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PTSD and Me

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It’s a beautiful day in a suburban neighborhood.

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Three people are walking down three different, but essentially identical, streets on a sunny day in the suburbs. The sun is shining. The birds are singing. The trees are blowing in the light breeze. The flowers are blooming. Somewhere in the distance, a dog barks. A child’s giggles and squeaks of playground equipment can be heard. A lawnmower is running somewhere. By all accounts, it’s a glorious, beautiful day.

Yet, each person is going to have an extremely different perspective of their walk and will have a completely different feeling while walking, because: statistically speaking, each of these three people has a different probability of being blown up by a bomb while they walk down their street.

Let’s talk about PTSD.

The first person walking down the street is happy, head held high, whistling a tune. He just got a promotion at work, has a new car, is feeling in the best health he’s been in his entire life. Even so, there’s the smallest, yet statistically probable, chance that he is going to be blown up by a bomb before he makes it to the end of the street. I’m willing to bet that he doesn’t even consider that possibility during his walk, though. Chances are, he enjoys the walk, keeps his head held high, and makes it home safe and happy and content.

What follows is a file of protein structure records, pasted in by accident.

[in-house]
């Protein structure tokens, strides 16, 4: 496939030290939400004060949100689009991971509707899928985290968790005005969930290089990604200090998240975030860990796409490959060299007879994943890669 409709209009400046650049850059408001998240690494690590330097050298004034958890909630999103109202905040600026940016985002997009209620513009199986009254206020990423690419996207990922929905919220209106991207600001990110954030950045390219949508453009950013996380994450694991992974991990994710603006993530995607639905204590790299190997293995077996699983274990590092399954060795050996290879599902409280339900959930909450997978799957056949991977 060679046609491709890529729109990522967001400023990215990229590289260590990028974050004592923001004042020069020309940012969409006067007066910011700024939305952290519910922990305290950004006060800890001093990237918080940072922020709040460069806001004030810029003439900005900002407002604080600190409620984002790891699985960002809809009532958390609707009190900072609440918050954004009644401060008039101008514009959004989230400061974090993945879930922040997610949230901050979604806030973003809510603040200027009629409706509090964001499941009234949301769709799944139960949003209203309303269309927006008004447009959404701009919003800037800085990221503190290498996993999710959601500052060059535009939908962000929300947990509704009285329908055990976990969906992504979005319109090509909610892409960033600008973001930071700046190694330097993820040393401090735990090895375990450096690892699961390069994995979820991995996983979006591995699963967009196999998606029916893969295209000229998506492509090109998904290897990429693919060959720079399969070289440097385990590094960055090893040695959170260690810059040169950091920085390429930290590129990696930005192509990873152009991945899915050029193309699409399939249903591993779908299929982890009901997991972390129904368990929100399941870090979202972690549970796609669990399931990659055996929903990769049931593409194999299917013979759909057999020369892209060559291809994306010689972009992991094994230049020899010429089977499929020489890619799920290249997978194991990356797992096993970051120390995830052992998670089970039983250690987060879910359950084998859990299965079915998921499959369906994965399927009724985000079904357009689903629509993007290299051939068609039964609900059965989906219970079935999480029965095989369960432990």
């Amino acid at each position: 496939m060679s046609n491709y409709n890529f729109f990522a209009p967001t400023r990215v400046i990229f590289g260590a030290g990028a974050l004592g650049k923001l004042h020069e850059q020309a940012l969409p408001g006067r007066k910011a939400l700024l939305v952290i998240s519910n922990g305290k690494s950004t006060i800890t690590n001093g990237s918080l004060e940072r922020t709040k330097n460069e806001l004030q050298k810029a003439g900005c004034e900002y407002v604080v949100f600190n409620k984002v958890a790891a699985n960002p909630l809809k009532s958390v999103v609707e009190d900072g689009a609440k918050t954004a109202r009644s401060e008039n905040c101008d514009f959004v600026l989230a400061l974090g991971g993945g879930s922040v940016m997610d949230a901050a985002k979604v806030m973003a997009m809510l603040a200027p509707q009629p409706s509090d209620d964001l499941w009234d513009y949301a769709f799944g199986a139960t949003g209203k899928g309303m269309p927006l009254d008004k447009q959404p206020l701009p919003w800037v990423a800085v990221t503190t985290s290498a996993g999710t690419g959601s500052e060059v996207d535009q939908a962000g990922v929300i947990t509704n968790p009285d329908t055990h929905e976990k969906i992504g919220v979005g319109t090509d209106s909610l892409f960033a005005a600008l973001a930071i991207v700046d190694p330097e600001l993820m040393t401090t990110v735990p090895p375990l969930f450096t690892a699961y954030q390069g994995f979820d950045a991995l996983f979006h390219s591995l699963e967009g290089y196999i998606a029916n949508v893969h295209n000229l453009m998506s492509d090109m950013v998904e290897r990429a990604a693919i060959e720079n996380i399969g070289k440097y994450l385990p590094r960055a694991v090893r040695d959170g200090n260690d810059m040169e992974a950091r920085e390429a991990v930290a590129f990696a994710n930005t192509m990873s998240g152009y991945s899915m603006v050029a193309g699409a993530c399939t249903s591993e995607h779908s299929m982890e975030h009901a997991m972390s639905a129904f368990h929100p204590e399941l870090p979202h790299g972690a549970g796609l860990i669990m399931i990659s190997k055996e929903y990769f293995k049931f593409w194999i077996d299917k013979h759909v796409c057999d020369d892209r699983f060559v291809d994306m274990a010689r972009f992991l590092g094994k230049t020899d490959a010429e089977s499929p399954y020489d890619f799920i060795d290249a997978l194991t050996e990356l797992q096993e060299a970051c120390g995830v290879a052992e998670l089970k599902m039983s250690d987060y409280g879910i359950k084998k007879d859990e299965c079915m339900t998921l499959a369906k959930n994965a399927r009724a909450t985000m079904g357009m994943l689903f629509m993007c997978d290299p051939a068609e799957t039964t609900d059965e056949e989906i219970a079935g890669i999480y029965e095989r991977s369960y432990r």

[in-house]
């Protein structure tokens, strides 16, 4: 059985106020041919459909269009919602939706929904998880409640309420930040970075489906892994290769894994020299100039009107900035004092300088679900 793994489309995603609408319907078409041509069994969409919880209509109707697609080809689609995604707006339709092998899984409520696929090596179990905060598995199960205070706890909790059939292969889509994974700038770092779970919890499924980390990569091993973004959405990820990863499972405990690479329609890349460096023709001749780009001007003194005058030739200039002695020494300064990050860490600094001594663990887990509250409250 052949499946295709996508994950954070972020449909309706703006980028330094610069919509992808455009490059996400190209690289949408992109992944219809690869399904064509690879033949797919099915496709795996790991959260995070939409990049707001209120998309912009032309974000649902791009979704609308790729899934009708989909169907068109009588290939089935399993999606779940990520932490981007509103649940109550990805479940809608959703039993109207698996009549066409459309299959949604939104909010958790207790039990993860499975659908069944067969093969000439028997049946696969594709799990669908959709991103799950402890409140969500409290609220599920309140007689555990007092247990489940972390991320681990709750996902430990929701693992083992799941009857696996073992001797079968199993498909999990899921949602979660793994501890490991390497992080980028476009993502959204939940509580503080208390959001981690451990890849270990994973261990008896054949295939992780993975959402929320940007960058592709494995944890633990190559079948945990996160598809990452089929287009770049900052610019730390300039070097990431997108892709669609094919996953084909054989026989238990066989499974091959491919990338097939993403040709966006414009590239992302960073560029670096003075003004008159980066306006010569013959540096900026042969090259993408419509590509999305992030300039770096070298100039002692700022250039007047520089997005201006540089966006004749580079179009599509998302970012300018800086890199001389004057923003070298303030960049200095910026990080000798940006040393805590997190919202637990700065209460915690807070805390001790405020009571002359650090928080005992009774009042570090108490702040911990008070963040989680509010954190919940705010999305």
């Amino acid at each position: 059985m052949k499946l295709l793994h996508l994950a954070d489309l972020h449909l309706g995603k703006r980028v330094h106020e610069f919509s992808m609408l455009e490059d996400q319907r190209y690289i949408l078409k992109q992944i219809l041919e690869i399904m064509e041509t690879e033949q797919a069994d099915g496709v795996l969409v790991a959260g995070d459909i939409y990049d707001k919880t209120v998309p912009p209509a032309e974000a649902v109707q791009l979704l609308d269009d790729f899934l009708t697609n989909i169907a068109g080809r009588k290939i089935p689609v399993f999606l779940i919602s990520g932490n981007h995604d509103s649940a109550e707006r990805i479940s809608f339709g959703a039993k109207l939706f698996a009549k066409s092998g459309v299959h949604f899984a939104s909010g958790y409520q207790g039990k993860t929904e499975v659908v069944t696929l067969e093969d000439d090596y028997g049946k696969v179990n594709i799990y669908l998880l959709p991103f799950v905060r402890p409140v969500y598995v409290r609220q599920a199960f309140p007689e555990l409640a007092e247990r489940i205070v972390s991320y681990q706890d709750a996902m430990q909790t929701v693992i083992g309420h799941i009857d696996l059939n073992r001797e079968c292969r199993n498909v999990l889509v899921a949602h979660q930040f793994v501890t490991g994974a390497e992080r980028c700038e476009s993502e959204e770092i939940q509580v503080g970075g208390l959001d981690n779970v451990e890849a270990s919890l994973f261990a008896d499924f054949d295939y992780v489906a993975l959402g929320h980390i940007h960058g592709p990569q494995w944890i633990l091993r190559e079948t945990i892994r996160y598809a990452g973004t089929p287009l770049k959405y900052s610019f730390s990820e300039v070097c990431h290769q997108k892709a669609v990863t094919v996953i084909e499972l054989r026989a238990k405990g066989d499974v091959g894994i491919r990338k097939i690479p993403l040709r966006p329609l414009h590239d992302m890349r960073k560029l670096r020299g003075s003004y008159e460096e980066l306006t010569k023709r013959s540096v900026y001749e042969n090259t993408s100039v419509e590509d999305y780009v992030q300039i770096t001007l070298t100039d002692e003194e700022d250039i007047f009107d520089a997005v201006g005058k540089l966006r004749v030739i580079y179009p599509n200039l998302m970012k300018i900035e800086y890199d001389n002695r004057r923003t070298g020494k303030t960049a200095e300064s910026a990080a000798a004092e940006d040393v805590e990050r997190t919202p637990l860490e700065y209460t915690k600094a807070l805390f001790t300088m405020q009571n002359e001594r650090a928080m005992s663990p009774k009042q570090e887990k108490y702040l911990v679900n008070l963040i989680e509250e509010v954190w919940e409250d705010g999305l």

The second person heard on the news earlier today that there was a bomb suspect in his neighborhood, but it was an offhanded report. There were cops there earlier, but they’ve since left. He too, is doing well at work, has a great job and a nice car and is in good health. He’s going to take a walk down his street, and his statistical probability of being blown up by a bomb might actually even be a bit higher than the first guy’s chances, or it might be the same, but during his walk, chances are he might not hold his head quite as high. He might dart his eyes around looking for something suspicious. He might be a little anxious, nervous about anything that seems out of the ordinary. But all in all, he enjoys the sunshine, listens to the birds, and makes it home happy, safe and content.